#22: Autoguiding – Failures and wasted time


Skywatcher @ Work

New aspect: Trying autoguiding for the first time

Guiding basics:

During the last sessions I slowly build up the dream of autoguiding my images. There are many advantages of having a guidecam with a guidescope attached to your main scope.

  1. The ability to use the guidescope for advanced polar alignment in phd2. There you use the attached scope to trace movements of stars to determine the polar alignment offset. Phd2 is then able (because it’s clever) to give informations about with direction you need to nudge the scope in order to perfect the alignment.
  2. The ability to use the guidescope with its cam to plate solve. Plate solving is the ability of the PC to count the stars on a given image and compare it to a given database in order to determine the current position of that image in the night sky and give a set of coordinates as an output. Some of you might ask: Why not use the main camera for that? Well, upon now I used the old Olympus E510. This camera can not easiely be controlled by a PC. So in order to use the main imaging cam for plate solving I would have to take a picture, grab the CF-card, transfer the image to the laptop… Long story short: once set up, I don’t want to touch the main camera any more (focus!). Problem is: I need to align the polar scope and the main imaging scope properly in order to use the plate solving abilities sufficiently.
  3. Last but not least: The ability to guide with phd2 to
    1. increase the exposure time! I was up to 60 seconds on lucky sessions, others were more like 50 seconds.
    2. stabilize the framing. Without guiding I had the problem that the image would shift ever so slightly. Even when 60 seconds would give me pin point stars, a night long session would result in a noticeable movement of say half a screen! So I needed to go out and slew back to the original position from time to time. With guiding phd2 would check that for me.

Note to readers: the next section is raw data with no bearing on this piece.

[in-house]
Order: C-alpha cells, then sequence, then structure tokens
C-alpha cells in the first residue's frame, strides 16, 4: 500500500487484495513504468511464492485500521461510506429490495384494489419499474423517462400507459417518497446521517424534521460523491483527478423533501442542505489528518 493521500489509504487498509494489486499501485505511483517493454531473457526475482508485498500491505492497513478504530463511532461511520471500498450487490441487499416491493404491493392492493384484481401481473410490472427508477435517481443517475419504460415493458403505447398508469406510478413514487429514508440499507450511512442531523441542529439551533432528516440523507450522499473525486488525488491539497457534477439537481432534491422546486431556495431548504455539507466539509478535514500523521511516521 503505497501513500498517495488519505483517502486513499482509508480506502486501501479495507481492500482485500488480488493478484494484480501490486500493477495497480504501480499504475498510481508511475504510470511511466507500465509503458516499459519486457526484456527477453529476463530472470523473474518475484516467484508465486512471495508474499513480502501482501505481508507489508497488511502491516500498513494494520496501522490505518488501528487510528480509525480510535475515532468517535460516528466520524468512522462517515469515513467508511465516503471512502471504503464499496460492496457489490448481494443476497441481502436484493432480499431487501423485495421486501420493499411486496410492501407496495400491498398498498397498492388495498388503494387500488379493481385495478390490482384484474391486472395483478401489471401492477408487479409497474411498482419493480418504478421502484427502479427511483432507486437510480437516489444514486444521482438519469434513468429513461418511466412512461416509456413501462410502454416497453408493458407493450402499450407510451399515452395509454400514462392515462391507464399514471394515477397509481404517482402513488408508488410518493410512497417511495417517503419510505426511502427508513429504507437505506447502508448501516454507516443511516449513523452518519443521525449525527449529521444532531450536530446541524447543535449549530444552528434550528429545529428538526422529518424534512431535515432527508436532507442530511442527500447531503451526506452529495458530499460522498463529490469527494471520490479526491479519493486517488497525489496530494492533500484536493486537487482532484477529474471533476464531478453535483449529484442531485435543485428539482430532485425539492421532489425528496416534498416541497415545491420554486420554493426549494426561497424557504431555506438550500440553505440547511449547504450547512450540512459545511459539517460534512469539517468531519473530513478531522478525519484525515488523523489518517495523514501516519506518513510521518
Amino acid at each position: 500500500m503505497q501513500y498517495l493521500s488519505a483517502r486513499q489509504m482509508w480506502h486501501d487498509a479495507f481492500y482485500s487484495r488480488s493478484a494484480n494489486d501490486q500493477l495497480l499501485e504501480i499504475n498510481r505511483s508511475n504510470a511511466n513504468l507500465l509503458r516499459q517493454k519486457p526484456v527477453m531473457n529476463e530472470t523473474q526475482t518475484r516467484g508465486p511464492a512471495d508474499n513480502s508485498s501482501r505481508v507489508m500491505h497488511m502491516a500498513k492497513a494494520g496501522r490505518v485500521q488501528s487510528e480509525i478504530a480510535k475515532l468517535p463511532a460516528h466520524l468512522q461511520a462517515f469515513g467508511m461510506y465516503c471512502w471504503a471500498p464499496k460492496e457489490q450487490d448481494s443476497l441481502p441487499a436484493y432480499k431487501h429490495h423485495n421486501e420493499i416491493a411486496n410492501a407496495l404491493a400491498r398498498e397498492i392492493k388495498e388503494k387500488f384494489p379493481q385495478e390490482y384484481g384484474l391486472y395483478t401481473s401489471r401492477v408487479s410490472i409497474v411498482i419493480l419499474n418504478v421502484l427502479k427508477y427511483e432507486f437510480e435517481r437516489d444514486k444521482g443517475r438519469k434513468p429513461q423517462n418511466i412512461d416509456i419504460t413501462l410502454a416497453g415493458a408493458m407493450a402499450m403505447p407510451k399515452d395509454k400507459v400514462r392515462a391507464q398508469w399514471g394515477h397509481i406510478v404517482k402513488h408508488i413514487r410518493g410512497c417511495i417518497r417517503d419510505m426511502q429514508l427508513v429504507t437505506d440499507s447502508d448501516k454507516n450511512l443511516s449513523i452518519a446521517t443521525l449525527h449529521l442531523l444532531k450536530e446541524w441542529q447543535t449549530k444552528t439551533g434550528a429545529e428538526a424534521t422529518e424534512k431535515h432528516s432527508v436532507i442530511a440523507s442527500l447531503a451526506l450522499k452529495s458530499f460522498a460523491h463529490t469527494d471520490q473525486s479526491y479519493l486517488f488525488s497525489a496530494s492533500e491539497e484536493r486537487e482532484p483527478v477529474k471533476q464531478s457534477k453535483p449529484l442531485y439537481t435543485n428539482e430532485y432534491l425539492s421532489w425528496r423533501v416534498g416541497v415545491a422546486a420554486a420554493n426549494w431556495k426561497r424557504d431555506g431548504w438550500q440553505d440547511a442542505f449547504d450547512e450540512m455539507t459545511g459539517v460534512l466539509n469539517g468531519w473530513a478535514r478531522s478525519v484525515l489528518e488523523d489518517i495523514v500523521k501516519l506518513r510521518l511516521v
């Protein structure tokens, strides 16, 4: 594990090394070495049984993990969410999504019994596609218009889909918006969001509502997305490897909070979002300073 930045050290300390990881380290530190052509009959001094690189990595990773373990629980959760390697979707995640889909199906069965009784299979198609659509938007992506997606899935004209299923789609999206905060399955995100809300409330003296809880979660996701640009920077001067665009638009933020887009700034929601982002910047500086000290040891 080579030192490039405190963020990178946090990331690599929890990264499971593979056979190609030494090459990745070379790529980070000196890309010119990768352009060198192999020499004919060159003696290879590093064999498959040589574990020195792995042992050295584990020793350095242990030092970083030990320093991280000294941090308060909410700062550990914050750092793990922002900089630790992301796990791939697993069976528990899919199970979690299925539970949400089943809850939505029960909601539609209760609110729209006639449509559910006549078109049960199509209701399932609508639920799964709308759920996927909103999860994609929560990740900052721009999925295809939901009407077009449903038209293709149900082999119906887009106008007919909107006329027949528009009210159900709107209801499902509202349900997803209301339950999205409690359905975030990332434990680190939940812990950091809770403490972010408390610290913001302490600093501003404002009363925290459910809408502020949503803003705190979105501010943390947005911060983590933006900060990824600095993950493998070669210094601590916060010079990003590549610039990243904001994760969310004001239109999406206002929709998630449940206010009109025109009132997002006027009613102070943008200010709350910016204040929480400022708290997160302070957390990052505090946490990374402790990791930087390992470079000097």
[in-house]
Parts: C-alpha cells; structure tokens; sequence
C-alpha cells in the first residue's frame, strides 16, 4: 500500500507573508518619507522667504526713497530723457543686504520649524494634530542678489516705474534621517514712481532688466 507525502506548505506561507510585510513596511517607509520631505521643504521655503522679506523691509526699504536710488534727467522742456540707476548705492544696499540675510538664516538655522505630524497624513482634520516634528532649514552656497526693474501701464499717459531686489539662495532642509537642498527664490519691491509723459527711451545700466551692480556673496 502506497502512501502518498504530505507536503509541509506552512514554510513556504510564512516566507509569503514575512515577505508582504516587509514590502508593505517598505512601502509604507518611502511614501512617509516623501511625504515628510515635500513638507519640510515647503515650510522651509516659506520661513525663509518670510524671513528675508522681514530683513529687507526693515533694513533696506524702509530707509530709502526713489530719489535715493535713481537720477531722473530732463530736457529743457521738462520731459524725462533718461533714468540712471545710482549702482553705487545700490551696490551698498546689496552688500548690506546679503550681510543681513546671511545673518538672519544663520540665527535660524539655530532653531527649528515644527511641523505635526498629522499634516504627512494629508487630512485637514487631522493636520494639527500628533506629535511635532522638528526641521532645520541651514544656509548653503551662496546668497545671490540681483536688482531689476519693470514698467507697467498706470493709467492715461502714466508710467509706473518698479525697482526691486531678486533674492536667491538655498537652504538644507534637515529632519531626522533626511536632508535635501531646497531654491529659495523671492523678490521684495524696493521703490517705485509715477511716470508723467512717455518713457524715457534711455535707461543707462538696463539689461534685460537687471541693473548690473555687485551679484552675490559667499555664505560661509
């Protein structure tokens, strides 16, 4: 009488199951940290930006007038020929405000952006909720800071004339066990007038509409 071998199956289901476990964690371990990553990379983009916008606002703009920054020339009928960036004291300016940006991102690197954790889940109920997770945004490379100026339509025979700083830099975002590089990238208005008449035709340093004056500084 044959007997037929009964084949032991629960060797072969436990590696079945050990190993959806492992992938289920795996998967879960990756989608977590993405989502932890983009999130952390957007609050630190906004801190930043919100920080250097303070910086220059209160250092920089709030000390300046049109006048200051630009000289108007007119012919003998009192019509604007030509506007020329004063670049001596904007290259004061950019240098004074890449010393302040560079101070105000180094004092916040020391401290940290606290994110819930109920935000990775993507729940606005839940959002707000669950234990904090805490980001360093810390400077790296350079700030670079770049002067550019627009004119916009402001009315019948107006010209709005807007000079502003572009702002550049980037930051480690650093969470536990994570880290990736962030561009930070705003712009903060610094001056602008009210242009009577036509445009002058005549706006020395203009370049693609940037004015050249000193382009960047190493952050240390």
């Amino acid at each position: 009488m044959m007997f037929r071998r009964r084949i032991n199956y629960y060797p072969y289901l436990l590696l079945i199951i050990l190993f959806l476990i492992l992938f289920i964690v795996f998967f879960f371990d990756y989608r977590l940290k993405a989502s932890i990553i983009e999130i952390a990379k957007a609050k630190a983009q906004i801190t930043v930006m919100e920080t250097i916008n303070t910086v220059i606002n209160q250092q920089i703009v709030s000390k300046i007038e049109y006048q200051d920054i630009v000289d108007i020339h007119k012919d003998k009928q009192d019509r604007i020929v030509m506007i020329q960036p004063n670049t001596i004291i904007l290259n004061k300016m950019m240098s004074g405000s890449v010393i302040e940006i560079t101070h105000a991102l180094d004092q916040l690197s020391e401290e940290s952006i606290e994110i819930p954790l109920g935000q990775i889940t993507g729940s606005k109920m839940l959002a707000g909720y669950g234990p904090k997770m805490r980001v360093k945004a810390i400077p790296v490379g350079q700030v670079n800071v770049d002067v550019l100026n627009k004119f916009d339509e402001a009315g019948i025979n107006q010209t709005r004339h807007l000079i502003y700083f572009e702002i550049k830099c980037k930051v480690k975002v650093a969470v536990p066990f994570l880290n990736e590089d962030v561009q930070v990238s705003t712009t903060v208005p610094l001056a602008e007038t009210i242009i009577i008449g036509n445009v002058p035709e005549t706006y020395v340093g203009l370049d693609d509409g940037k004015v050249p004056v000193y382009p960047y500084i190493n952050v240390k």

3. increase the reliability of the system. Without guiding I used say 1/3 of the images max! Some sessions were down to one image out of every 5 frames or so. That was due to bad alignment and other imperfections of my mount. Increasing this quota would give me much more data on a given target!


  • ToupTek Camera G-1200-KMB Mono Guider
  • 164€
  • CMOS-Chip (AR0130CS)
  • 4,8mm x 3,6mm chip size
  • 3,75 mm pixel size
  • 1280×960 px resolution
  • 8 / 12 bit data depth
  • no active cooling


  • Omegon Microspeed Guidescope 50mm
  • 129€
  • 200mm focal length
  • 50mm aperture
  • f/4
  • 610g weight

The actual night:

So there are these nights. I set up the rig, connected everything and then… nothing worked.

The ToupTek guidecam had some driver (or hardware?) issues with my laptop. Two scenarios occurred:

  1. The Cam was @ 8bit and then the FPS dropped to one frame every 10 seconds or so and eventually the camera lost connection. Therefore the ST4-impulse guiding the mount worked just fine. But with that frame rate/ lost connection phd2 quit the camera connection ever so often. So guiding was impossible.
  2. The Cam was @ 12/16bit (depending on the program in question). The FPS would rise up to 30frames but the ST4-impulse guiding the mount were lost in nirvana. So guiding was impossible.

The only explanation I have until today is: The camera is wired to work with 12/16 bit. To output 8bit it then downsamples the images ONBOARD and thus dramatically drops the FPS. If the 12/16bit mode is kept then the camera can use the full speed of USB and somehow throws the information about the ST4-guiding impulses out of the USB flow. However. Than could be seen in 8bit mode. Taking an exposure of say 5 seconds would afterwards block the ST4 “channel” for a while until the camera wasn’t busy transmitting the data via USB. Then the ST4 impulse would come through. On my stationary PC I had the same results. ST4 or FPS, never both.

I mailed back and forth with the retailer and finally we decided to swap the camera to ZWO120mini mono.

Additionally I have to say that different forum topics suggest, that this is not a unique problem only occurring to me. Wether this is just an unlucky combination of soft- and hardware or a fundamental problem with the ToupTek G-1200-KMB Mono Guider is just another question.


I tried the camera in 16bit mode the day before. I managed to get the FPS required and (accidentally turning off the camera) got ST4-control. So I thought I would be prepared. I was mistaken. If something like this happens to you: Nothing works and everything is screwed! You are not alone 🙂 This hobby is by far the most complex and multi-factorial thing I touched. Thousands of variables, interactions, hardware items, software settings, weather influence, camera settings…. What the ***? Keep calm and try again next night. Eventually you will succeed and grow with the experience you gained.

Keep the heads up to the sky!